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Inherited Retirement Plan Update

Nov 21, 2022

The evolving rules on inherited individual retirement plans over the last two years have been, at best, a little confusing. Initially, the Setting Every Community Up for Retirement Enhancement Act of 2019 (“SECURE Act”), which was generally effective on January 1, 2020, eliminated the stretch IRA and introduced the ten-year rule provisions for plans that include 401(k), 403(b), 457(b), traditional IRAs and Roth IRAs. This rule does not apply to defined benefit plans.

A key date to keep in mind is the retirement account participant’s required beginning date (“RBD”). For IRA holders, this is normally April 1 of the year following the year the holder turns 72. While company retirement plan holders follow a similar rule, most employees can delay this date if they continue to work. A 5% or greater owner of a company with an employer-maintained plan must begin receiving distributions by April 1 of the first year after the calendar year in which they reach age 72, even if they continue to work.

Under the SECURE Act, two types of retirement plan individual beneficiaries were identified:

  1. Non-Eligible Designated Beneficiary (“NEDB”)
  2. Eligible Designated Beneficiary (“EDB”)

NEDBs are those persons who do not qualify as EDBs. Initially, most believed that the SECURE Act was interpreted as imposing a ten-year payout rule for an individual beneficiary who is not an EDB and who inherits after 2019. That rule requires that an NEDB empty the retirement account by the end of the tenth year following the year the account owner died, with no required minimum distribution (“RMD”) payments during years one through nine. On February 23, 2022, the IRS issued proposed regulations stating that if the participant died on or after their required beginning date, an NEDB would be subject to the ten-year rule and would be required to take annual RMDs (based on the beneficiary’s single life expectancy) during years one through nine of the ten-year period, with the remaining amount emptied out in the tenth year. That interpretation surprised most commentators who thought the ten-year rule would apply similarly to the pre-SECURE Act five-year rule, which did not require annual RMDs. For the SECURE Act, if the participant dies before the RBD, there is no annual RMD during the ten-year period. Roth IRA beneficiaries would be subject to the ten-year rule and would not be required to take RMDs during the ten-year period, since Roth IRA holders are always considered to have died before their RBD.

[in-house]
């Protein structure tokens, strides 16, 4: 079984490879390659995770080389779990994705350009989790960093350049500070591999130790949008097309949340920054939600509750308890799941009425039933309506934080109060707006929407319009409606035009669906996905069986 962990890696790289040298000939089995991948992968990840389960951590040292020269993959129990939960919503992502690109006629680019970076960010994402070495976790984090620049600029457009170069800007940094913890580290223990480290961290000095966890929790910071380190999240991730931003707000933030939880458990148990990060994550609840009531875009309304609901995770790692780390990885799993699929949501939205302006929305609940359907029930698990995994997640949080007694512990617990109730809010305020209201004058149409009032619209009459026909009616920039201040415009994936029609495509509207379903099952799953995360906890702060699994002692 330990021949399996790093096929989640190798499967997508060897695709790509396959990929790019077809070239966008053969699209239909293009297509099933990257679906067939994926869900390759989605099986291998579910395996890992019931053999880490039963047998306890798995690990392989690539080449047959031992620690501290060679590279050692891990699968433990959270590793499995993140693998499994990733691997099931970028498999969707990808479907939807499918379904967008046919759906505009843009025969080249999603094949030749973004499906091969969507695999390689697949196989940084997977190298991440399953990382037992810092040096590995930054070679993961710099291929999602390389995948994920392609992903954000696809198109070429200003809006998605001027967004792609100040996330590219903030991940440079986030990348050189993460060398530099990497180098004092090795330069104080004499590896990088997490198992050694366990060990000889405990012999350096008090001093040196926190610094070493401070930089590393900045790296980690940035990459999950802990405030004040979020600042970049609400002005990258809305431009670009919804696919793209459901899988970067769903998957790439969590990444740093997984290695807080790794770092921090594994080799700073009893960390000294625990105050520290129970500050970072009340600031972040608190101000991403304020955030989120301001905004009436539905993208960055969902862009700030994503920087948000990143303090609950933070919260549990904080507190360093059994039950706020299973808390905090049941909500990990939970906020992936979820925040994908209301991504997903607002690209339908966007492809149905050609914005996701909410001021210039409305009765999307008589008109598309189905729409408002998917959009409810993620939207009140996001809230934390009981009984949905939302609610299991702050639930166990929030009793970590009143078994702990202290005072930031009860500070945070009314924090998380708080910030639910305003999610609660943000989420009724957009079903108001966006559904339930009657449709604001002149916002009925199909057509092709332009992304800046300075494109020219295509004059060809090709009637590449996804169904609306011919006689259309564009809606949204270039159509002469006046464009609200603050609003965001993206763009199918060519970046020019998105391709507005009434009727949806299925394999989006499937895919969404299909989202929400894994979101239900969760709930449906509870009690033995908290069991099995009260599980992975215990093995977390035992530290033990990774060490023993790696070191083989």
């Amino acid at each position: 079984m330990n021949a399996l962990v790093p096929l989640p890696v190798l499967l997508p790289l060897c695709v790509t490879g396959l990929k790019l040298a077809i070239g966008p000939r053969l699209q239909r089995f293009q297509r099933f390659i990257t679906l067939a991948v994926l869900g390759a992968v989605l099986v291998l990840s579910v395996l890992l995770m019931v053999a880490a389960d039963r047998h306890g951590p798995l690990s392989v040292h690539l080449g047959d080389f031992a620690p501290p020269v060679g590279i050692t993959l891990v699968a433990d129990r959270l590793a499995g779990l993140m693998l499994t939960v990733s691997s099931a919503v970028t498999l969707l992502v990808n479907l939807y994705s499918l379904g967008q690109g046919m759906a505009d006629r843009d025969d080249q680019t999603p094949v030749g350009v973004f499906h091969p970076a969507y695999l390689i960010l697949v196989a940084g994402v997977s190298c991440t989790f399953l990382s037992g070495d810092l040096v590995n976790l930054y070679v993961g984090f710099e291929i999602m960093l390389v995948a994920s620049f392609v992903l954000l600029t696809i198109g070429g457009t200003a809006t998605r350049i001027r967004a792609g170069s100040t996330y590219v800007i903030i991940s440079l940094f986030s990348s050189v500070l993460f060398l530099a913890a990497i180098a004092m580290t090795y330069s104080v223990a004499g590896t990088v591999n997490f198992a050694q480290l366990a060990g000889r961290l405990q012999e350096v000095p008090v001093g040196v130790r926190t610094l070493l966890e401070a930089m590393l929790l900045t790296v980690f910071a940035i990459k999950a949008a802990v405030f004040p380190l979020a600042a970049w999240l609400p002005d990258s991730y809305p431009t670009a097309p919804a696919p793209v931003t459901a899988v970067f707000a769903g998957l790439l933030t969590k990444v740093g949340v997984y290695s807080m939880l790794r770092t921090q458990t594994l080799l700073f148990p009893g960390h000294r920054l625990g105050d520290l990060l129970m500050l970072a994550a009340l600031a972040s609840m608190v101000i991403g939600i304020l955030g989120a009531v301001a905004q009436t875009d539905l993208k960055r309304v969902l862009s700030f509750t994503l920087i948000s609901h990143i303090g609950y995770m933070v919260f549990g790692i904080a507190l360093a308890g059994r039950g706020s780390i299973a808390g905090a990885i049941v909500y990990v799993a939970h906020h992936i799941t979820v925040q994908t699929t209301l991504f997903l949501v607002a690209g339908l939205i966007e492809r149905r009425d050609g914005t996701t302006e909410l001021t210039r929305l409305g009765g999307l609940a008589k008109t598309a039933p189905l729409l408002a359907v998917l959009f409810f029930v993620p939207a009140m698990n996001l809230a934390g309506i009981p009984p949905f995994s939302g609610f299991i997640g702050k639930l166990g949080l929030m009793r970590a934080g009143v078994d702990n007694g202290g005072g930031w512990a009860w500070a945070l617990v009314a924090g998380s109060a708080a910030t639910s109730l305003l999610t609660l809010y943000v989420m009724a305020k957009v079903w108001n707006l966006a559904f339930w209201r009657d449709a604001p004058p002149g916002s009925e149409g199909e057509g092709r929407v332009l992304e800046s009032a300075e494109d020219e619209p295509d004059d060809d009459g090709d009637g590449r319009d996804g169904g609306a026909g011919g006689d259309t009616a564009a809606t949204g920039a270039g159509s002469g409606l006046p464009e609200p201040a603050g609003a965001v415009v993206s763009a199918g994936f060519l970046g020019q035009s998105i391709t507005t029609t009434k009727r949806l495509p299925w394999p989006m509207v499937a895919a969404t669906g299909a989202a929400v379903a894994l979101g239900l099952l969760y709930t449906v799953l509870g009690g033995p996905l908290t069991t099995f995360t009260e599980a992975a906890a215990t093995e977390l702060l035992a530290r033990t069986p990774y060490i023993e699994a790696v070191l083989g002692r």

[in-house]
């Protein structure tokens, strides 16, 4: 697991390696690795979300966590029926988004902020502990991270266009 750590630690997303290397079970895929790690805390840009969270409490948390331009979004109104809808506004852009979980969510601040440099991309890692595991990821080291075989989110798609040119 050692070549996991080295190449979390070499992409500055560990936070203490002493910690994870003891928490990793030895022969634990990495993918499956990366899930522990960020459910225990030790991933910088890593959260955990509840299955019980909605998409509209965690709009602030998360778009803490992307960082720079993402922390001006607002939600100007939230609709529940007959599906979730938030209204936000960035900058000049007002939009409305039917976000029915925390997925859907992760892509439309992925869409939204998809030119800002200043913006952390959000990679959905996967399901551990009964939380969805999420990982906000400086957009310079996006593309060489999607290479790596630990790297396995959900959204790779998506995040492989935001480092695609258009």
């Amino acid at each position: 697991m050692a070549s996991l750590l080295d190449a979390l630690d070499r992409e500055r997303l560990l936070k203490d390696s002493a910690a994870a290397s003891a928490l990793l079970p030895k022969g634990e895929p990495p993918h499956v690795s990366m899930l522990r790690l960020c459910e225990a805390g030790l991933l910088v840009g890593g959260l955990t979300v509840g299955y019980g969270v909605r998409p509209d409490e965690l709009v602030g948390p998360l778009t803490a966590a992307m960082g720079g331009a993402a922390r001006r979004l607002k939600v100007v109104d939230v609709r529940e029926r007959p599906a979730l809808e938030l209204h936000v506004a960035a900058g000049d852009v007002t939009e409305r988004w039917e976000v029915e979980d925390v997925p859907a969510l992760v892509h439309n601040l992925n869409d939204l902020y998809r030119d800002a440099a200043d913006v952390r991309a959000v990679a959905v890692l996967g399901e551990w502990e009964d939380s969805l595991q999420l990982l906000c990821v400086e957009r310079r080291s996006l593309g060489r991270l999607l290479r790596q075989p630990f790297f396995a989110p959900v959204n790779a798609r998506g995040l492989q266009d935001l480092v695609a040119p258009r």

With respect to EDBs, the beneficiaries are exempted from the ten-year rule. However, if the participant dies before the RBD, the EDB can elect the ten-year rule. EDBs come in five classes:

  1. Surviving spouses
  2. Minor children of participant, until age 21. Does not include grandchildren
  3. Disabled individuals as defined by the IRS
  4. Individuals with chronic illnesses
  5. Individuals no more than ten years younger than the participant

If the beneficiary is an EDB, distributions are paid over the EDB’s life expectancy.

Once the EDB no longer qualifies as an EDB or dies, the ten-year rule is applied to the individual or their beneficiaries.

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Daniel Gibson

Daniel Gibson provides accounting, tax planning and consulting services to real estate and services industries and is a member of the AICPA and New Jersey Society of Certified Public Accountants.

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